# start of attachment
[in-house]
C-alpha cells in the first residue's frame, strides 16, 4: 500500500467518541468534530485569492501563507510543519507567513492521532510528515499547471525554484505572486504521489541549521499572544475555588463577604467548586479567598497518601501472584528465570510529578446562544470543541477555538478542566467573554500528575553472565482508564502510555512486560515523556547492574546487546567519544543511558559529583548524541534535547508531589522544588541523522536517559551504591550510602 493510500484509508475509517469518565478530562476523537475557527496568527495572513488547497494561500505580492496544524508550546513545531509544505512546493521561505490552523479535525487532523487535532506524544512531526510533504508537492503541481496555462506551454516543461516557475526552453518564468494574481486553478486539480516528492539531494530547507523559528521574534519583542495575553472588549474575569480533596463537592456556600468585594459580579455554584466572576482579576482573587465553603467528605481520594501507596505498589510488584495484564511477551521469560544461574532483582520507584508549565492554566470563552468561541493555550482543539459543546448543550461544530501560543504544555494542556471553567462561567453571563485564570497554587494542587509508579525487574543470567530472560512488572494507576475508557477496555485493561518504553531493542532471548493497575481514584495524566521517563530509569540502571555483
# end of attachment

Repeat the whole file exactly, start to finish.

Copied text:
[in-house]
C-alpha cells in the first residue's frame, strides 16, 4: 500500500467518541468534530485569492501563507510543519507567513492521532510528515499547471525554484505572486504521489541549521499572544475555588463577604467548586479567598497518601501472584528465570510529578446562544470543541477555538478542566467573554500528575553472565482508564502510555512486560515523556547492574546487546567519544543511558559529583548524541534535547508531589522544588541523522536517559551504591550510602 493510500484509508475509517469518565478530562476523537475557527496568527495572513488547497494561500505580492496544524508550546513545531509544505512546493521561505490552523479535525487532523487535532506524544512531526510533504508537492503541481496555462506551454516543461516557475526552453518564468494574481486553478486539480516528492539531494530547507523559528521574534519583542495575553472588549474575569480533596463537592456556600468585594459580579455554584466572576482579576482573587465553603467528605481520594501507596505498589510488584495484564511477551521469560544461574532483582520507584508549565492554566470563552468561541493555550482543539459543546448543550461544530501560543504544555494542556471553567462561567453571563485564570497554587494542587509508579525487574543470567530472560512488572494507576475508557477496555485493561518504553531493542532471548493497575481514584495524566521517563530509569540502571555483